Does your browser look like this when you open it up?
You can do better than that!
This is the standard "default" setting of Netscape, but it is easy to customize your browser, simply using the pull-down menus, to make more efficient use of your time and your screen.
Most browsers come set up to make their operation as easy as possible for a beginner to understand. As you cease to be a beginner, you can get rid of these "training wheels." When you do, you will be able to use your browser just as well, but devote more of the available screen area to what you want to look at.
While this article uses the Macintosh version of the Netscape browser as an example, the procedures are quite similar on other computers and other browsers, such as Microsoft Internet Explorer, or the America Online browser.
In this example, the directory buttons and their icons take up an unreasonable amount of the vertical space on the screen.
In this version, the directory buttons have been eliminated altogether. Notice how much more text is now visible from the same Web page.
To eliminate the toolbar entirely, pull down the "Options" menu and un-select the option "Show Toolbar." The toolbar is actually un-necessary, because everything that you can do with it can also be done by using one of the pull-down menus and/or the mouse button.
Your Starting Page
Since the example is a Netscape browser, it isn't surprising that it opens up Netscape's home page as a starting point...but this is probably not the most useful way for you to leave it...wouldn't it be more useful if it came up with your favorite search engine or other favorite page instead?
To do this, use the "General Preferences" window and replace "http://www.netscape.com"in the "Home Page Location" box with the URL of your favorite search engine or other Web page. Once you have done this, your chosen page will come up every time you start Netscape, or whenever you click on the "Home" button, or select "Home" from the "Go" menu.
Or, how about opening up your Bookmark file? You can pull down the "File" menu and select the option "Open File." This will allow you to open up any file on your hard disc. Look for a file called "Bookmarks.html" or "Bookmarks.html" and click on it. This will open up your bookmarks on screen:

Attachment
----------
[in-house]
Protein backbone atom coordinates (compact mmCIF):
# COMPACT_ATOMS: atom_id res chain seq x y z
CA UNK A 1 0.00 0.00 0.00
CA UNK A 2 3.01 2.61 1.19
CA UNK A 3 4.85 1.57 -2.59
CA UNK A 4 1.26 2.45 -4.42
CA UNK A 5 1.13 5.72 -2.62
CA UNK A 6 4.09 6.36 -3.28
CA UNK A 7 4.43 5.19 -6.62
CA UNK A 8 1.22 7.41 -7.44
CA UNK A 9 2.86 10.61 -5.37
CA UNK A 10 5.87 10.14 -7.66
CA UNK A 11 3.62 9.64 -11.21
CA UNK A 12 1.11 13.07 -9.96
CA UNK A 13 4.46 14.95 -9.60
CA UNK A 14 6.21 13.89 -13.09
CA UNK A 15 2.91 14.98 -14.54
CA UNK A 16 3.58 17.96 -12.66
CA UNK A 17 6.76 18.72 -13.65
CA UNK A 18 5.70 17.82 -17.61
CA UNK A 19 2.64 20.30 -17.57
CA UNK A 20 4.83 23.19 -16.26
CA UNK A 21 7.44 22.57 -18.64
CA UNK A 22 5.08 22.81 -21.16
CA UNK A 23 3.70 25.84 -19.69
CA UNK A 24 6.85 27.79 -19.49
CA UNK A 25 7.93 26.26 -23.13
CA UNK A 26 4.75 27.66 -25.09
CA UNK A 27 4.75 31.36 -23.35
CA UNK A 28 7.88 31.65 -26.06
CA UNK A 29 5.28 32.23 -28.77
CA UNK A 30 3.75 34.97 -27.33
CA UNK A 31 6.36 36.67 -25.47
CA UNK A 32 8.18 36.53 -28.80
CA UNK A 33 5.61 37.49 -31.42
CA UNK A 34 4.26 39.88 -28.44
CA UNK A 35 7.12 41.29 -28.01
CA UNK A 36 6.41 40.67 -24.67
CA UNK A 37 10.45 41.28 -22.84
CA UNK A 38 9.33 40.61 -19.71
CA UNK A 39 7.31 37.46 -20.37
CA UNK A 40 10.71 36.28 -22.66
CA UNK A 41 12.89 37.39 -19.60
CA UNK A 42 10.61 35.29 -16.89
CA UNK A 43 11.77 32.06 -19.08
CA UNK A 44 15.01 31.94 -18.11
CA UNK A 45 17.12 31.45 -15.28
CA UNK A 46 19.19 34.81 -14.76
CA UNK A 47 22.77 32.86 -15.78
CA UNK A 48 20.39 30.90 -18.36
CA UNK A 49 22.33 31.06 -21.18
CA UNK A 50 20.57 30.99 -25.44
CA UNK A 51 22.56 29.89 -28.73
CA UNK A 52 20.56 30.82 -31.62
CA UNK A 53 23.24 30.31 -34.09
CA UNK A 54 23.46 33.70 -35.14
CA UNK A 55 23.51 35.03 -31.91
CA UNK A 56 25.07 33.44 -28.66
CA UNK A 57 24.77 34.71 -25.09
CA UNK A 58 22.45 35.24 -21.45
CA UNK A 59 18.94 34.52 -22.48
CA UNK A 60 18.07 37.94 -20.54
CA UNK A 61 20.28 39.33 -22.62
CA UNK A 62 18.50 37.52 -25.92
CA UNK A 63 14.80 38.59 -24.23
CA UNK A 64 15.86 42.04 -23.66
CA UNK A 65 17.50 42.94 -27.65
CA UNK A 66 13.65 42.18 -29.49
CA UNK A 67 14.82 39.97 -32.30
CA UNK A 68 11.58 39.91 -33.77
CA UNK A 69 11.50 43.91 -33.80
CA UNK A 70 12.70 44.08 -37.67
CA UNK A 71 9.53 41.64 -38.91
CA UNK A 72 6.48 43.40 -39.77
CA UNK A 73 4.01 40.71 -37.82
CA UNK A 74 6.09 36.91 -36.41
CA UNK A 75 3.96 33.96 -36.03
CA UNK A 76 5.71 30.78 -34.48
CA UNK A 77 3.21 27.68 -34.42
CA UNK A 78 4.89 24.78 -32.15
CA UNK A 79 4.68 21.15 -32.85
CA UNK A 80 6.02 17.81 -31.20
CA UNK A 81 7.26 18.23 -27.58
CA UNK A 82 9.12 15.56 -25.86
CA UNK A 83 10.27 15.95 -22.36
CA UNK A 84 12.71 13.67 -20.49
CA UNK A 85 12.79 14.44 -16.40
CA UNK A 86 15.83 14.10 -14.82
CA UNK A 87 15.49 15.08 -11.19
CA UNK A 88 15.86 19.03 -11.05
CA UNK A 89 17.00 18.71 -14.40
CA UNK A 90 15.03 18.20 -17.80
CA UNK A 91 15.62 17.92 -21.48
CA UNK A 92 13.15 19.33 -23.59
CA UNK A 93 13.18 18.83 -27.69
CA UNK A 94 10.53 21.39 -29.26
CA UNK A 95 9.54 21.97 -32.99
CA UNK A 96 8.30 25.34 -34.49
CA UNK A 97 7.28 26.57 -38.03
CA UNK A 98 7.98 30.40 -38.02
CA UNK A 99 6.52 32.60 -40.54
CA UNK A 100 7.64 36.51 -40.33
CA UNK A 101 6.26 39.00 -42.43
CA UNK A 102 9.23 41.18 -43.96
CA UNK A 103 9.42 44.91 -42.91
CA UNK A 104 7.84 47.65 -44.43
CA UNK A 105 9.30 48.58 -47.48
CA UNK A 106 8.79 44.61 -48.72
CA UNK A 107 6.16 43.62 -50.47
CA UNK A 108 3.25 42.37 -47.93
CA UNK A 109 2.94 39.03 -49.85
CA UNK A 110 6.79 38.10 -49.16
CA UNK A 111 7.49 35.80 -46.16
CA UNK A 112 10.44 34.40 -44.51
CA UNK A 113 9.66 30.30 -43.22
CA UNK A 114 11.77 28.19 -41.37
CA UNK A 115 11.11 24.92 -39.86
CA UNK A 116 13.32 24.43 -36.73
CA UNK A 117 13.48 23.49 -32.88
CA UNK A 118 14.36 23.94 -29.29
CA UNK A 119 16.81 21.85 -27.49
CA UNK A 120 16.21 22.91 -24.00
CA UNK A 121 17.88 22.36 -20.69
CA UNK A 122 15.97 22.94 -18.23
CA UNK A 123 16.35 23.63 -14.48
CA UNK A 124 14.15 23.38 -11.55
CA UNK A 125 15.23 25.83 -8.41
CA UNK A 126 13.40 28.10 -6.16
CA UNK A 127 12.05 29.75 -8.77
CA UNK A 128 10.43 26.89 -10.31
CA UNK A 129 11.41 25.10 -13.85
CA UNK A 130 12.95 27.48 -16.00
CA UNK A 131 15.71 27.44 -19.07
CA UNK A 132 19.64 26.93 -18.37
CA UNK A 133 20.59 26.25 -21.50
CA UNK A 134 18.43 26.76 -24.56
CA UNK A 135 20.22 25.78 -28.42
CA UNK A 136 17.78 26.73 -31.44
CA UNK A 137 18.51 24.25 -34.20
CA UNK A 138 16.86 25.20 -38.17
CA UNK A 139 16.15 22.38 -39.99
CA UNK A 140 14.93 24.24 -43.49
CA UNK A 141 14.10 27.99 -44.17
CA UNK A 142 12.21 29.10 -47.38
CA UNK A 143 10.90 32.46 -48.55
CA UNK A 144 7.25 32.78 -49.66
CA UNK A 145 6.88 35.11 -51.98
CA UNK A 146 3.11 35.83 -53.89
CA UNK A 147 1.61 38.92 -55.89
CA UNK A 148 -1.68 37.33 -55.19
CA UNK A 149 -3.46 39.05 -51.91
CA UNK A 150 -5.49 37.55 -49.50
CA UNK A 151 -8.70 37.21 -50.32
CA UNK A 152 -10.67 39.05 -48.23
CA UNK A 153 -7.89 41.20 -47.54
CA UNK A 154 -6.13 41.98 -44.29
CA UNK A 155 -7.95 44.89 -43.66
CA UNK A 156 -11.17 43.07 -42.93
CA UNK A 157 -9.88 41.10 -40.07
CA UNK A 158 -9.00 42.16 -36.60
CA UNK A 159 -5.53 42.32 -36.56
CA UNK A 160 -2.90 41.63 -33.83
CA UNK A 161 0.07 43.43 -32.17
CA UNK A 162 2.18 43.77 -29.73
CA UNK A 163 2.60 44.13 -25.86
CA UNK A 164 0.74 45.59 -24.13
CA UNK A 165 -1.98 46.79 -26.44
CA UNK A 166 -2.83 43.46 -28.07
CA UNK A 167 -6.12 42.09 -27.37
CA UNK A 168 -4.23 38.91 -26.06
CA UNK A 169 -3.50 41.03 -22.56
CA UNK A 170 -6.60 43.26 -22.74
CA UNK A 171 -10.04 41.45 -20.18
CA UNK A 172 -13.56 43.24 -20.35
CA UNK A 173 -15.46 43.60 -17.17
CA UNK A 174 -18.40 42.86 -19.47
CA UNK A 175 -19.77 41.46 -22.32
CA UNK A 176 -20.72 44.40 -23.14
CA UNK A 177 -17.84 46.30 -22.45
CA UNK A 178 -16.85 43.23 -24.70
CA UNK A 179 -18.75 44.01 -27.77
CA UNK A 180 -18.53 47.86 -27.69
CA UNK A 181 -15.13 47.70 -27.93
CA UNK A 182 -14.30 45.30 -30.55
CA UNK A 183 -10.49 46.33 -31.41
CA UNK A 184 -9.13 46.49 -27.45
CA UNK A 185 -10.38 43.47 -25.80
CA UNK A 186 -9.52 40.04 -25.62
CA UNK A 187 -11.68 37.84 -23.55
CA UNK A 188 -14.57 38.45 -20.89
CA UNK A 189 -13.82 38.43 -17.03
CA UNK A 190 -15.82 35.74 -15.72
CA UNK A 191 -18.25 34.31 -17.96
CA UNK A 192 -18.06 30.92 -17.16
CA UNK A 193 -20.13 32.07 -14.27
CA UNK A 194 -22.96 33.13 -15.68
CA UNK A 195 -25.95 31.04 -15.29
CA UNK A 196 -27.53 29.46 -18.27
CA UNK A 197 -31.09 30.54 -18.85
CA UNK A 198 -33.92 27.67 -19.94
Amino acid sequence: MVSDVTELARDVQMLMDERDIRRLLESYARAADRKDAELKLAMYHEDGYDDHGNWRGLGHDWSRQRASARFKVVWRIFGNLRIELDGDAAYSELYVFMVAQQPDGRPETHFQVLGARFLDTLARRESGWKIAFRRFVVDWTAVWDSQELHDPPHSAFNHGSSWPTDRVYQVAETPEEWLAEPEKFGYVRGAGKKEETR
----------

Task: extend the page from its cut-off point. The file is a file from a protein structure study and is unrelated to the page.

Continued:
When you have your bookmark file open, you will see its location listed in the "Location:" window at the top of your page, where the URL of a Web site normally appears. Copy this address, open up the General Preferences window and paste the address into the "Home page location" box.
While you can use the standard bookmark file as a starting page, if you learn to use HTML, you can make your own HTML bookmark page, as I have:
My "Home Base" page uses the <TABLE></TABLE> function to create multiple columns, so that I can get more onto a single screen. I have links to additional, similar screens organized by subject. It is not necessary to have a Web site to do this, you can do it as a file on your own hard disc. Indeed, mine started out that way. Since I had a Web site, I decided to put it up, so that I could access my bookmarks while using somebody else's computer away from home. At first, this was a "secret URL", but I decided to make it public, since other people have also found it useful.
File names and structure
The "General Preferences" Window
To get to the "General Preferences" window, pull down the "Options" menu to select "General Preferences" The result will look like this:
Handling Indundations of Email
I typically get 200-300 email messages per day, which I manage by filtering messages from different mailing lists into different mailboxes. I use Eudora Pro, and I can't recommend it highly enough. For one thing, the filtering option makes digests unnecessary.
The mail addressed to mailing lists goes to individual mailboxes, one for each list. When I feel like checking out the Bikecurrent, BOB, Cdnfolk, CRW, HBS, HPV, LABmembers, Maritime History, Massbike, Moulton, Oysterband, Tandem, Touring, or Savoynet list, I go the appropriate mailbox, and all the messages are there. It is easier to follow the threads when the different lists are separated.
I also use a filter to raise the "priority" of messages that are addressed to me specifically, as distinct from those directed to a list. This causes their headers to appear in blue on my screen. This lets me spot personal mail at a glance, whether in a mailing-list mailbox, or in my main in box. This also pretty much separates out the spam messages, which don't usually have my address in the to: header, so I can delete them without wasting time reading them.
There are other programs which have similar features, so check out the options of your own system before you switch.